4

Behind the Scenes of Tempe's New Venue 104

^
Keep New Times Free
I Support
  • Local
  • Community
  • Journalism
  • logo

Support the independent voice of Phoenix and help keep the future of New Times free.

The tables are set and final touches are almost complete at Venue 104, the new performance cafe scheduled to open next weekend in Tempe's Cornerstone Center at 940 East University Drive. The stage is built, the coffee shop's walls covered in a killer music-themed mural by local artist Sean Griffin, and the opening acts booked.

There's only one thing standing in the venue's way: The health department.

Last-minute permitting issues have owner Michael Peck concerned that he may not be allowed to serve food or alcohol during the grand opening weekend. "The amount of red tape involved in opening a small business is ridiculous," says Peck. "I don't know how people dumber than me do it."

Even if Peck isn't able to get his expedited permit requests finalized in time, he still plans to host the kickoff with performances by Captain Squeegee, Dearspeak, Instructions and more. It's a free show, so he still expects a good-sized crowd -- and with sushi and pizza restaurants just steps away from the door, no one will starve.  

Get the lowdown on the space, and on Venue 104's first theater season, after the jump. 

The new venue is huge, with a separate coffee shop up front, a box office window that will open just prior to shows, and a 250-seat performance venue that includes high-tops, a few comfortable couches, and standing-room-only seating near the stage, where the underage crowd will be corralled during shows where alcohol is served at the bar in the back of the house.

The small room that Peck calls "The Gallery" will have local artwork on the walls and double as a rehearsal space for bands and theater groups. Located directly off of the cafe area, it's well-insulated for soundproofing and is approximately the same size as the stage.   

So, what is on tap for that stage? Live bands have been booked for much of the the venue's first few weeks, and Scandalesque Burlesque will make an appearance in September. Peck's in-house theatre company is set to open with Mr. Marmalade, directed by Tim Shawver, on September 16.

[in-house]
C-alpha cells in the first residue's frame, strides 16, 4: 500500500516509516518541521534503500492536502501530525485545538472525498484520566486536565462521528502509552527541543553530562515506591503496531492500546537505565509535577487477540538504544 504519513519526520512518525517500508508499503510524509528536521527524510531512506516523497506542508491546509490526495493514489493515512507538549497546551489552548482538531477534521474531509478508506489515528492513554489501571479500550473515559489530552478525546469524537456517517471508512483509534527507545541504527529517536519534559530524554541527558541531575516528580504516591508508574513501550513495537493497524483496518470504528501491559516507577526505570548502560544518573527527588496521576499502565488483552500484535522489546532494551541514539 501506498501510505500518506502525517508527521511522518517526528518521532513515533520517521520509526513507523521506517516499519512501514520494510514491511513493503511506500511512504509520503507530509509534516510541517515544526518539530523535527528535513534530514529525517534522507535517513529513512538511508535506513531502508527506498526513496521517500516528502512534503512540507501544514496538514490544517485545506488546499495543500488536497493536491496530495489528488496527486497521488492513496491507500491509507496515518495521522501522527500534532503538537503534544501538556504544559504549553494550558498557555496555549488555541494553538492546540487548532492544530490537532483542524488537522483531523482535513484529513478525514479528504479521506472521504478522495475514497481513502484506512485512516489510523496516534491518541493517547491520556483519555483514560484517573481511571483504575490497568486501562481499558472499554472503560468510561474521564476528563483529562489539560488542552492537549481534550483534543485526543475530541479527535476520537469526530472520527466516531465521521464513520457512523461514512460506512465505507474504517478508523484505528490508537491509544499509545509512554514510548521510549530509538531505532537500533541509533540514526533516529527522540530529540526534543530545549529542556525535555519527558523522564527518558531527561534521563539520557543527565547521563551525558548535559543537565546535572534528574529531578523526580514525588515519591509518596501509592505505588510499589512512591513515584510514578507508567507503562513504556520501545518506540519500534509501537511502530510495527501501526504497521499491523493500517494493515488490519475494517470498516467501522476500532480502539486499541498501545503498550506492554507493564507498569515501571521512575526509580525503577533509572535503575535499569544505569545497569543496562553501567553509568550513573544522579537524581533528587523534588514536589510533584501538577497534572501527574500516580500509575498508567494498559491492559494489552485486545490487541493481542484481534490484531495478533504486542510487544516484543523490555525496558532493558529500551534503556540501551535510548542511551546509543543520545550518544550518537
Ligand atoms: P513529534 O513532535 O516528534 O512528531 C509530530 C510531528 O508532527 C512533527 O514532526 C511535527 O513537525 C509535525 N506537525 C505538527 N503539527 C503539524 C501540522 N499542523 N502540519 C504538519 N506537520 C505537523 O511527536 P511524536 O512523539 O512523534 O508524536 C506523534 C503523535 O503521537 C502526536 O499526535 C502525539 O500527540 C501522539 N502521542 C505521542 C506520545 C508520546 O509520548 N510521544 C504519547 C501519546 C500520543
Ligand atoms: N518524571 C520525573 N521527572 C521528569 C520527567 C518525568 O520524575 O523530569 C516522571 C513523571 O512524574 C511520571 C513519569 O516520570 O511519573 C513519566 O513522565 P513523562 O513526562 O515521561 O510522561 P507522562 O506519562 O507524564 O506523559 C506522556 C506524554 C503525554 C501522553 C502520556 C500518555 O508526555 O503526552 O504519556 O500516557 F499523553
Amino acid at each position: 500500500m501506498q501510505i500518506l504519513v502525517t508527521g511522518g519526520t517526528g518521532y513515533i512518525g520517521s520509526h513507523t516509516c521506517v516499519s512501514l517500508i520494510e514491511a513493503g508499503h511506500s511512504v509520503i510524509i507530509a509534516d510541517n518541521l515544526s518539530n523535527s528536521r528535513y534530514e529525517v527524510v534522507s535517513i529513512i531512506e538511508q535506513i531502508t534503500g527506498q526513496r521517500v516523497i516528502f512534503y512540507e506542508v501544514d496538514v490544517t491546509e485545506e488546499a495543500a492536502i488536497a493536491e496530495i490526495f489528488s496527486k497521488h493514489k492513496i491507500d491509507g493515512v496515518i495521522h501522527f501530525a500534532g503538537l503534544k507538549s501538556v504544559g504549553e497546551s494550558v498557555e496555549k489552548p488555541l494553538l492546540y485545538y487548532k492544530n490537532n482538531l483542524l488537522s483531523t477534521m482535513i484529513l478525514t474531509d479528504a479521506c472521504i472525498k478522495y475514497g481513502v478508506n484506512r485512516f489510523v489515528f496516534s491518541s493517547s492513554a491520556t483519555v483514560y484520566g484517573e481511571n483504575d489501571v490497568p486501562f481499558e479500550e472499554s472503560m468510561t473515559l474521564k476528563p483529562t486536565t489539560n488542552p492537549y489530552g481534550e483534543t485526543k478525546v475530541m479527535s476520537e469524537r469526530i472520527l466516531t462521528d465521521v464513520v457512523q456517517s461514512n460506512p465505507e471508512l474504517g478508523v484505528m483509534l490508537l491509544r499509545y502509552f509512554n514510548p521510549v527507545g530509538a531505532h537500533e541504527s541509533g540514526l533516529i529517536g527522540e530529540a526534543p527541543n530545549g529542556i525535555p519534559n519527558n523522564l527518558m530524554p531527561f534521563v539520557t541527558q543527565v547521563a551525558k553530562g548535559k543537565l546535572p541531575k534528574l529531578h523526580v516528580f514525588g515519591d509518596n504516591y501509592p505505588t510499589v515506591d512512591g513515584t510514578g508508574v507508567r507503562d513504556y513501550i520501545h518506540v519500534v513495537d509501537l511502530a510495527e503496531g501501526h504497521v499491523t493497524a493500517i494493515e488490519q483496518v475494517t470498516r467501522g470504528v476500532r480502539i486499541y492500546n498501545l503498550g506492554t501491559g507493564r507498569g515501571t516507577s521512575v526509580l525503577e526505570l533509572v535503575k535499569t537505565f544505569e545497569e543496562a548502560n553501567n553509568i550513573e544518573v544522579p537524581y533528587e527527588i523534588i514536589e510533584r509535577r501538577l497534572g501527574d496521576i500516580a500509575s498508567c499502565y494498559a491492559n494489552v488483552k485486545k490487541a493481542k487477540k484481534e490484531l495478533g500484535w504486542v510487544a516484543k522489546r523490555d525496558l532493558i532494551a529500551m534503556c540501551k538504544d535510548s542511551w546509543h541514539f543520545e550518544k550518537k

If you expected family-friendly musicals from the churchgoing Peck, think again. He has a rep for producing edgy theatrical productions that most other theaters -- Stray Cat and Nearly Naked aside -- won't touch.

The season continues with Tape, a dramatic show in which a date rapist is cornered by the victim and a friend, Juvenilia by Wendy McLeod (which includes a threesome), and Some Girls, which will be Peck's directorial debut at Venue 104.

Peck hopes that these brash and often controversial works will help to break the stereotype of what people think theater is. "There's a stigma that goes with theater. Say the word and people think of Annie or Carousel," he quips. "But the description of our first show alone... it's about a four-year-old girl, played by an adult, who has an imaginary friend that has a cocaine addiction, is abusive towards his assistant, and has a propensity for pornography and large dildos. Who wouldn't fuckin' see that?"        

Venue 104 will kick off with a 6:30 p.m. show next Friday, August 19. Once permits are approved, the coffee shop will be open from 6:30 a.m. to 10 p.m. daily.      


Follow Jackalope Ranch on Facebook and Twitter.


Keep Phoenix New Times Free... Since we started Phoenix New Times, it has been defined as the free, independent voice of Phoenix, and we would like to keep it that way. Offering our readers free access to incisive coverage of local news, food and culture. Producing stories on everything from political scandals to the hottest new bands, with gutsy reporting, stylish writing, and staffers who've won everything from the Society of Professional Journalists' Sigma Delta Chi feature-writing award to the Casey Medal for Meritorious Journalism. But with local journalism's existence under siege and advertising revenue setbacks having a larger impact, it is important now more than ever for us to rally support behind funding our local journalism. You can help by participating in our "I Support" membership program, allowing us to keep covering Phoenix with no paywalls.

We use cookies to collect and analyze information on site performance and usage, and to enhance and customize content and advertisements. By clicking 'X' or continuing to use the site, you agree to allow cookies to be placed. To find out more, visit our cookies policy and our privacy policy.

 

Join the New Times community and help support independent local journalism in Phoenix.

 

Join the New Times community and help support independent local journalism in Phoenix.